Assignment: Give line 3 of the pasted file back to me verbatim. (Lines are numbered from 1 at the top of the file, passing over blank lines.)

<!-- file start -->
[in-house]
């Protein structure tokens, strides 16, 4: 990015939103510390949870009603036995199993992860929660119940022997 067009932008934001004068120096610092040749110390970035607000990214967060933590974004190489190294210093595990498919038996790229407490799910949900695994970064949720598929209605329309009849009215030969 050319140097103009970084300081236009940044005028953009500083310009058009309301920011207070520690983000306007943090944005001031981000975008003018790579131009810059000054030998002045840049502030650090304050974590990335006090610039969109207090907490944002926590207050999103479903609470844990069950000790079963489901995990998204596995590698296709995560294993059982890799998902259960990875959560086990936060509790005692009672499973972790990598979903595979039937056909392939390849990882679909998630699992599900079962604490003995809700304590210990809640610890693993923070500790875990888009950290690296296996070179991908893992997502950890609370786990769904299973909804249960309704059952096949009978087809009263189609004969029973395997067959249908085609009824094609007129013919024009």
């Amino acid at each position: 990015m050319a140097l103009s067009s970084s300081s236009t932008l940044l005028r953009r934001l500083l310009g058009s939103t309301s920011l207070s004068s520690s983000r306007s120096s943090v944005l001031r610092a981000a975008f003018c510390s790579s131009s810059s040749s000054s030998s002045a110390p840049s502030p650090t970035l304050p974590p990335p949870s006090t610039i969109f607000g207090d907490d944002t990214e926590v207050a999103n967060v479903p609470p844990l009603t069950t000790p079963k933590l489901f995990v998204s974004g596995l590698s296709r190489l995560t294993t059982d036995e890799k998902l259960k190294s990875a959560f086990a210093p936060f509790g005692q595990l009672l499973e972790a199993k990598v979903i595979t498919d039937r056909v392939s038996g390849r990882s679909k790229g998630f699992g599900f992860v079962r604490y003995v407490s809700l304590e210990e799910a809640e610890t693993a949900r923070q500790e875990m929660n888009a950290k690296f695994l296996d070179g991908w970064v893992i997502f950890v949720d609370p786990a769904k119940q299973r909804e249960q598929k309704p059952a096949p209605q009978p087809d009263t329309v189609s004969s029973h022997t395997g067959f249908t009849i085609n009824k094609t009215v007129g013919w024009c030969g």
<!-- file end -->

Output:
């Amino acid at each position: 990015m050319a140097l103009s067009s970084s300081s236009t932008l940044l005028r953009r934001l500083l310009g058009s939103t309301s920011l207070s004068s520690s983000r306007s120096s943090v944005l001031r610092a981000a975008f003018c510390s790579s131009s810059s040749s000054s030998s002045a110390p840049s502030p650090t970035l304050p974590p990335p949870s006090t610039i969109f607000g207090d907490d944002t990214e926590v207050a999103n967060v479903p609470p844990l009603t069950t000790p079963k933590l489901f995990v998204s974004g596995l590698s296709r190489l995560t294993t059982d036995e890799k998902l259960k190294s990875a959560f086990a210093p936060f509790g005692q595990l009672l499973e972790a199993k990598v979903i595979t498919d039937r056909v392939s038996g390849r990882s679909k790229g998630f699992g599900f992860v079962r604490y003995v407490s809700l304590e210990e799910a809640e610890t693993a949900r923070q500790e875990m929660n888009a950290k690296f695994l296996d070179g991908w970064v893992i997502f950890v949720d609370p786990a769904k119940q299973r909804e249960q598929k309704p059952a096949p209605q009978p087809d009263t329309v189609s004969s029973h022997t395997g067959f249908t009849i085609n009824k094609t009215v007129g013919w024009c030969g």